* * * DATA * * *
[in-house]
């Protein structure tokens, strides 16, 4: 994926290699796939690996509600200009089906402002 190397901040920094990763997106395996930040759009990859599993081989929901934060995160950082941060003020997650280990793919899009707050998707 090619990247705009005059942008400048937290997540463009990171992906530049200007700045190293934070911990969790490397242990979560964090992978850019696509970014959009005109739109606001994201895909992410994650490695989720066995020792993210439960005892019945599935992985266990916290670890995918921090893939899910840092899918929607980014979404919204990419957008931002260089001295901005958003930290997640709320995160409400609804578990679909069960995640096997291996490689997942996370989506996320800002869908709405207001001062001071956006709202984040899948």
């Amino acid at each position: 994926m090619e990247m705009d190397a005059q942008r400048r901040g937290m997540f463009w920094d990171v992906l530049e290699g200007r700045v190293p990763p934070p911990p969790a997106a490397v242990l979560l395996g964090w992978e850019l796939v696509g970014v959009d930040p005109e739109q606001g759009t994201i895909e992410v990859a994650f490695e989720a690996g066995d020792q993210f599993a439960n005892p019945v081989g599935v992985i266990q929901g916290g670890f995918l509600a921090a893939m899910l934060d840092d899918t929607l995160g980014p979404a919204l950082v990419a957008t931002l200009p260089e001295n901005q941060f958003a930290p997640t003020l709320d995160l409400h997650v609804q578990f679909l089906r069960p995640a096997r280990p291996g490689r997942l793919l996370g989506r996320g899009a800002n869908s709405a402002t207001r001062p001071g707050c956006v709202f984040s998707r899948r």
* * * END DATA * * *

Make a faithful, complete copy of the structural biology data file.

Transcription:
[in-house]
């Protein structure tokens, strides 16, 4: 994926290699796939690996509600200009089906402002 190397901040920094990763997106395996930040759009990859599993081989929901934060995160950082941060003020997650280990793919899009707050998707 090619990247705009005059942008400048937290997540463009990171992906530049200007700045190293934070911990969790490397242990979560964090992978850019696509970014959009005109739109606001994201895909992410994650490695989720066995020792993210439960005892019945599935992985266990916290670890995918921090893939899910840092899918929607980014979404919204990419957008931002260089001295901005958003930290997640709320995160409400609804578990679909069960995640096997291996490689997942996370989506996320800002869908709405207001001062001071956006709202984040899948």
């Amino acid at each position: 994926m090619e990247m705009d190397a005059q942008r400048r901040g937290m997540f463009w920094d990171v992906l530049e290699g200007r700045v190293p990763p934070p911990p969790a997106a490397v242990l979560l395996g964090w992978e850019l796939v696509g970014v959009d930040p005109e739109q606001g759009t994201i895909e992410v990859a994650f490695e989720a690996g066995d020792q993210f599993a439960n005892p019945v081989g599935v992985i266990q929901g916290g670890f995918l509600a921090a893939m899910l934060d840092d899918t929607l995160g980014p979404a919204l950082v990419a957008t931002l200009p260089e001295n901005q941060f958003a930290p997640t003020l709320d995160l409400h997650v609804q578990f679909l089906r069960p995640a096997r280990p291996g490689r997942l793919l996370g989506r996320g899009a800002n869908s709405a402002t207001r001062p001071g707050c956006v709202f984040s998707r899948r």